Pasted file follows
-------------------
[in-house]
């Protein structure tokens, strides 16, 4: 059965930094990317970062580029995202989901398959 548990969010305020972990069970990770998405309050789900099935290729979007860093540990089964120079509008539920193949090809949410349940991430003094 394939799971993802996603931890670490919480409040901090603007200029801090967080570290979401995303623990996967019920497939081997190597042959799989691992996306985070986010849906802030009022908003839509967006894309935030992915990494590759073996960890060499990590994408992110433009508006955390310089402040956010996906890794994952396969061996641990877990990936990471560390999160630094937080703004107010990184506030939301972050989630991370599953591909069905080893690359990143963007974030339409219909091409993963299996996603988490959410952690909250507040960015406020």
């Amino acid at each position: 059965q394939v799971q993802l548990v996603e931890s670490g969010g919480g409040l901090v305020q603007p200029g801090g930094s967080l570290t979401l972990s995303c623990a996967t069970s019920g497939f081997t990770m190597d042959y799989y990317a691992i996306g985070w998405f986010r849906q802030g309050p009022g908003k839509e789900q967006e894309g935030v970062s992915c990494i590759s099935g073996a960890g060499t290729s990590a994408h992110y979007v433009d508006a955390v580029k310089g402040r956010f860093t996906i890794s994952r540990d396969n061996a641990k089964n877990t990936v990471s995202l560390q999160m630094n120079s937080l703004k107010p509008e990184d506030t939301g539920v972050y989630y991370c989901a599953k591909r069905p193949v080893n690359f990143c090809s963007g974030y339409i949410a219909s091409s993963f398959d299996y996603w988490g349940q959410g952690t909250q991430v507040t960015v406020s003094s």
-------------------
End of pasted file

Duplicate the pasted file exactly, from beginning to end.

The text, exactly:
[in-house]
């Protein structure tokens, strides 16, 4: 059965930094990317970062580029995202989901398959 548990969010305020972990069970990770998405309050789900099935290729979007860093540990089964120079509008539920193949090809949410349940991430003094 394939799971993802996603931890670490919480409040901090603007200029801090967080570290979401995303623990996967019920497939081997190597042959799989691992996306985070986010849906802030009022908003839509967006894309935030992915990494590759073996960890060499990590994408992110433009508006955390310089402040956010996906890794994952396969061996641990877990990936990471560390999160630094937080703004107010990184506030939301972050989630991370599953591909069905080893690359990143963007974030339409219909091409993963299996996603988490959410952690909250507040960015406020």
């Amino acid at each position: 059965q394939v799971q993802l548990v996603e931890s670490g969010g919480g409040l901090v305020q603007p200029g801090g930094s967080l570290t979401l972990s995303c623990a996967t069970s019920g497939f081997t990770m190597d042959y799989y990317a691992i996306g985070w998405f986010r849906q802030g309050p009022g908003k839509e789900q967006e894309g935030v970062s992915c990494i590759s099935g073996a960890g060499t290729s990590a994408h992110y979007v433009d508006a955390v580029k310089g402040r956010f860093t996906i890794s994952r540990d396969n061996a641990k089964n877990t990936v990471s995202l560390q999160m630094n120079s937080l703004k107010p509008e990184d506030t939301g539920v972050y989630y991370c989901a599953k591909r069905p193949v080893n690359f990143c090809s963007g974030y339409i949410a219909s091409s993963f398959d299996y996603w988490g349940q959410g952690t909250q991430v507040t960015v406020s003094s």